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MANILA: The hospitality of Filipinos is well recognized across the Middle East, which millions of them have over decades called home, but their rich cuisine remains largely unknown. A celebrity chef is now trying to change it.

Some 700,000 Filipinos are employed in the UAE, more than half of them in Dubai. Their large presence has given birth to outlets offering the homesick, mostly working-class diaspora a taste of home with kamayan feasts — eating with hands — at places with nostalgic names such as Kusina ni Nanay, or Mother’s Kitchen. Few of these places, however, will see guests other than Filipinos themselves.

When Filipino chef JP Anglo and his wife Camille opened their restaurant in the posh Marina Promenade, it was different from the usual establishments that dotted residential neighborhoods.

“Dubai is a melting pot of cultures. It is progressive and modern while still having room to grow. We were so surprised that there were so many Filipinos in Dubai and not many Filipino restaurants that offered purely Filipino food,” Anglo told Arab News.

The name of his Kooya Filipino Eatery also has a nostalgic vibe, with kooya being a wordplay on kuya — the Filipino term for older brother — but its menu tries to elevate the flavors of standard homestyle and street food to build on the diverse culinary traditions of dozens of ethnic groups found throughout the Philippine archipelago.

“We’re here to show the people that Filipino food is more than just carinderias (roadside eateries), fast food and the stigma that Fear Factor has created,” Anglo said, referring to the US reality show that two decades ago introduced to a worldwide audience the Filipino delicacy balut — duck egg with a developing embryo — as one of the most disgusting and terrifying snacks.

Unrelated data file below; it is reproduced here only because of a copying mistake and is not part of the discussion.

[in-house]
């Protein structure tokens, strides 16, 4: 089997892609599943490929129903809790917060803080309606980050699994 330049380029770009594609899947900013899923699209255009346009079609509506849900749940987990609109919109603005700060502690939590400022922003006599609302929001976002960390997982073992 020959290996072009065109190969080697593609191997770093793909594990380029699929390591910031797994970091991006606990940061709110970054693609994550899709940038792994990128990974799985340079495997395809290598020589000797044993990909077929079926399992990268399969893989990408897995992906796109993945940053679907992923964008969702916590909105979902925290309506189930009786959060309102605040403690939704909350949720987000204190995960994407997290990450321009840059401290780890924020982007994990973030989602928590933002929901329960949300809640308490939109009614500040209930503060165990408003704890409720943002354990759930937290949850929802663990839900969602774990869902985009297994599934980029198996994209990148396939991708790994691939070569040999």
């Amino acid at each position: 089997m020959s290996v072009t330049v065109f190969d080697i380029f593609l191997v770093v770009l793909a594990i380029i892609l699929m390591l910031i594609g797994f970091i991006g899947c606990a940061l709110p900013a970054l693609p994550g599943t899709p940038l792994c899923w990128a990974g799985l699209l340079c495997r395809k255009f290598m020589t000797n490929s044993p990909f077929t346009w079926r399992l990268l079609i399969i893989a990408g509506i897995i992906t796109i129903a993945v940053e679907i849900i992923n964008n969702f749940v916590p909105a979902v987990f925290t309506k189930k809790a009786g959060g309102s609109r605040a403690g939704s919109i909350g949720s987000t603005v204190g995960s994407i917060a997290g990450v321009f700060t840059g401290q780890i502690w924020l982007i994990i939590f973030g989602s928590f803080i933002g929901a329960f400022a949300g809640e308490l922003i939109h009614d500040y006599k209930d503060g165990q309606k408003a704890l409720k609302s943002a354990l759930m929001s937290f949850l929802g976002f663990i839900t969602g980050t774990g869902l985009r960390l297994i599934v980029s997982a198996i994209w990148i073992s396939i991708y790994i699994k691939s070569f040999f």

A graduate of Le Cordon Bleu and a former Philippine Masterchef judge, Anglo enjoys rock star status at home and is a fixture on the Philippine culinary scene with his popular Sarsa restaurant in Makati.

But when Kooya opened in 2022, it received mixed feedback from Filipinos who thought its fare was too expensive.

“(It) frustrates me why a lot of us tend to look down on our food so much. It’s like Filipino food should only be cheap while it’s okay for Italian, American and Japanese food to be expensive,” Anglo said, but added that on the other end of the spectrum were those who “would always tell us: ‘Finally, there’s a restaurant where we can proudly tell others that this is what Filipino food is’.”

One of them was Lora Gregorio, a restaurant manager in Dubai, who told Arab News that she had tried Kooya because she was curious what it could offer to the city’s dining scene.

An upscale place, Kooya gave her a “modern reinterpretation of Filipino culture” which still aptly represented Filipino identity.

“The place shows a lot of what the Filipino is. It’s welcoming and homey, you can come as you are, you are greeted by hospitable people, and it allows us to connect with others through food,” she said.

To Fosca Garcia, an entrepreneur and another Kooya diner, the establishment “represents the global Filipino — edgy and modern, but with traditional roots.”

Anglo estimates that about 70 percent of Kooya’s diners are Filipinos, but he hopes to diversify his customer base soon, as the restaurant’s foray coincides with a reckoning of Filipino cuisine worldwide, that, for decades, was kept to diasporic homes in favor of assimilation with their host countries.

With second-generation Filipino immigrants in countries like the US winning culinary awards, Anglo believes this is the start of the Philippine cuisine gaining mainstream recognition worldwide.

“It’s definitely our time to shine, I think. There are so many Filipinos who’ve migrated to other countries with better opportunities and so this opens doors for Filipino chefs to flex their cuisine,” he said.

“Hopefully, in the future, people all over the world will know what a palabok (Filipino rice noodle dish) is just as they would know what a pad thai, spaghetti and pho are.”

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